Color Hair from Light to DarkIt may seem that going from dark hair to light is the biggest and most challenging process and that the reverse is easy as pie. Think again. Going from light to dark is just as big of a challenge as from dark to light, but in a much different way. When you bleach your hair, you are essentially stripping the follicles of all their color, leaving them exposed and much more porous, causing irreversible damage while the upkeep can be a big effort and cost.
The concept of going dark when you have lighter hair may seem like a cinch; you buy boxed color from the drugstore that seems to match what you are looking for, go home, and BAM … you are a fabulous brunette. Unfortunately, it does not work that way and is not nearly that easy for if it were, all salons would be out of business.
There are several factors to consider when darkening your hair, for example: has your hair been chemically treated recently? Are you a natural or unnatural blonde? What type of skin tone do you have? The color of your eyes play a big part, as well. Do you want to go super dark or just a light brown? All of these issues must be considered before you take the leap, which can be a very exciting one. Again, this is something that cannot be taken lightly, no pun intended.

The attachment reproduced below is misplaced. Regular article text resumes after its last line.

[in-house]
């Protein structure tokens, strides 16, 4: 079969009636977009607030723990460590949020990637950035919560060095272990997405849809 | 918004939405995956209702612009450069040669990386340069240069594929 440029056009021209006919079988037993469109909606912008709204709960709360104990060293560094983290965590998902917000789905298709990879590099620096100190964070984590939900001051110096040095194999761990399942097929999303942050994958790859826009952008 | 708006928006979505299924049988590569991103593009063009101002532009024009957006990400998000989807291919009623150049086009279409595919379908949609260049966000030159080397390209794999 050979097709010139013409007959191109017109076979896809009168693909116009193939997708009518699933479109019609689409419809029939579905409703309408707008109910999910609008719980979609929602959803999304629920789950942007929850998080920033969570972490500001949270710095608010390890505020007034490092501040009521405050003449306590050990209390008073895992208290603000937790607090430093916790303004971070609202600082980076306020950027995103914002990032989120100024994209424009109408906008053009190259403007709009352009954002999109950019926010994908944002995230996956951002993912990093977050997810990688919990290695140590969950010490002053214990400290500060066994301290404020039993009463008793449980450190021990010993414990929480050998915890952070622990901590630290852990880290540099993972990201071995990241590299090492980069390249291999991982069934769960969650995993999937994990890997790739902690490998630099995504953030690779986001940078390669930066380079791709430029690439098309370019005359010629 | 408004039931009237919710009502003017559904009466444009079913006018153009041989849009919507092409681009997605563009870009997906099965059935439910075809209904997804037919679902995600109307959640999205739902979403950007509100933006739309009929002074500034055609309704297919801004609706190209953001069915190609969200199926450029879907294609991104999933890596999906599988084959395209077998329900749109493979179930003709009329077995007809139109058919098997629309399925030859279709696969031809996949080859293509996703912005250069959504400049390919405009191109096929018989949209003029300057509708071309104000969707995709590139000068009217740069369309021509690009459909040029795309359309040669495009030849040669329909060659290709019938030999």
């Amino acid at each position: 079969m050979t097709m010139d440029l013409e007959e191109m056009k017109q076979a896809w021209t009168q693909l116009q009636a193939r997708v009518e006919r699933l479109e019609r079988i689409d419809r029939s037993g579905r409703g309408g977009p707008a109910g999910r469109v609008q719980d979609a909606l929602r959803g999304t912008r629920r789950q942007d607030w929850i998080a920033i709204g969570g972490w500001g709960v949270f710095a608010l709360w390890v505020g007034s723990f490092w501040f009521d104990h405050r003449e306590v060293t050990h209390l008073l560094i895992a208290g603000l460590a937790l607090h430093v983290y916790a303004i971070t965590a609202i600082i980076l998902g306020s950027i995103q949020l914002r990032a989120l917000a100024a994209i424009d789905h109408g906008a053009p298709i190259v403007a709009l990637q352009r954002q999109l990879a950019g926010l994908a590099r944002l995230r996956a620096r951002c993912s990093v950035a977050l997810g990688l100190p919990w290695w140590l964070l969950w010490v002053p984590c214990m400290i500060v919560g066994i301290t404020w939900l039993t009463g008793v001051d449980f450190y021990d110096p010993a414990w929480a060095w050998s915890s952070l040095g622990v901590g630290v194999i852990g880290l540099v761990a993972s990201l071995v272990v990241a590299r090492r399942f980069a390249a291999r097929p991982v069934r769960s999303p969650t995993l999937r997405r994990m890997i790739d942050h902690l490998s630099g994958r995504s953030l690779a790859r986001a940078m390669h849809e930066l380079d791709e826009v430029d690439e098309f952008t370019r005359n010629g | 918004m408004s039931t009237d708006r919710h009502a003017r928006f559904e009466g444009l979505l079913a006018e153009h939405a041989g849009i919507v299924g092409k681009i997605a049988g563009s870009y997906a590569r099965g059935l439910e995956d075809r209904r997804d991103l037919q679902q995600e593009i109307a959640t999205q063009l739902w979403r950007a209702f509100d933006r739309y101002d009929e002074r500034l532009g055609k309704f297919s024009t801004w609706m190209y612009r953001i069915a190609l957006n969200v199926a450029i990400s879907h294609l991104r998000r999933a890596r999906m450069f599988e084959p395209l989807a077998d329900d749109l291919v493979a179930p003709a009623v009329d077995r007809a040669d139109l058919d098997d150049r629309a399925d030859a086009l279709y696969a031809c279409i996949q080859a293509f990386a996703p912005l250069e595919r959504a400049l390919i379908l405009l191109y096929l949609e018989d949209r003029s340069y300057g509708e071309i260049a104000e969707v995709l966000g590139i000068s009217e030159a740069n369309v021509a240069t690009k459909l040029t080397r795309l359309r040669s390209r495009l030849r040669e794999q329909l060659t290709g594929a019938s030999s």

As with lightening your hair, you should have a couple of darker shades in mind, just so that you know what you want to present to the stylist. Yes, you will want to go to a stylist to make this transformation as this process can go array upon trying it at home.
Go over to your local wig shop or use online hair software and try on a few different hair colors, varying from lighter to darker and snap some photos to help you decide which one will be the best look for you. Now that you have done that, it is time to contact you stylist to prepare to go to the darker side.
Going dark has many advantages such as making your eyes pop, a daring attitude will emerge, and it will accentuate your skin tone. That is why you need a professional to make sure that you get the proper shades.
If your hair has been previously processed, especially bleached, the ends of it will not absorb the darker colors the way that the rest of your hair will and it will be a hot mess. Green and gray tones could be the end result of home coloring because bleaching can cause transparency at the ends and will most often lead to an uneven overall color that will require even further color modification.
Much like bleaching, dark colors contain a certain chemical (PPDA/pPD, also known as p-phenylenediamine) that can cause an allergic reaction to both the scalp and the skin. Your stylist will want to do an allergy test on you pre-coloring. This will ensure that you do not end up extremely uncomfortable. But remember, allergic reactions are quite common which is why it is best to find out before you cover your whole head with dye.
To achieve the right level of darkness that you desire, this could be a two to three step process, the stylist will start with applying a colored protein filler or demi-permanent hair color, in a shade that has either gold or red tones. In the color spectrum, reddish tones are in the middle so this is where your stylist may begin. Even on virgin hair the stylist needs to do this. It could be already slightly damaged from the environment or styling tools like a hair dryer, curling iron, or flat iron.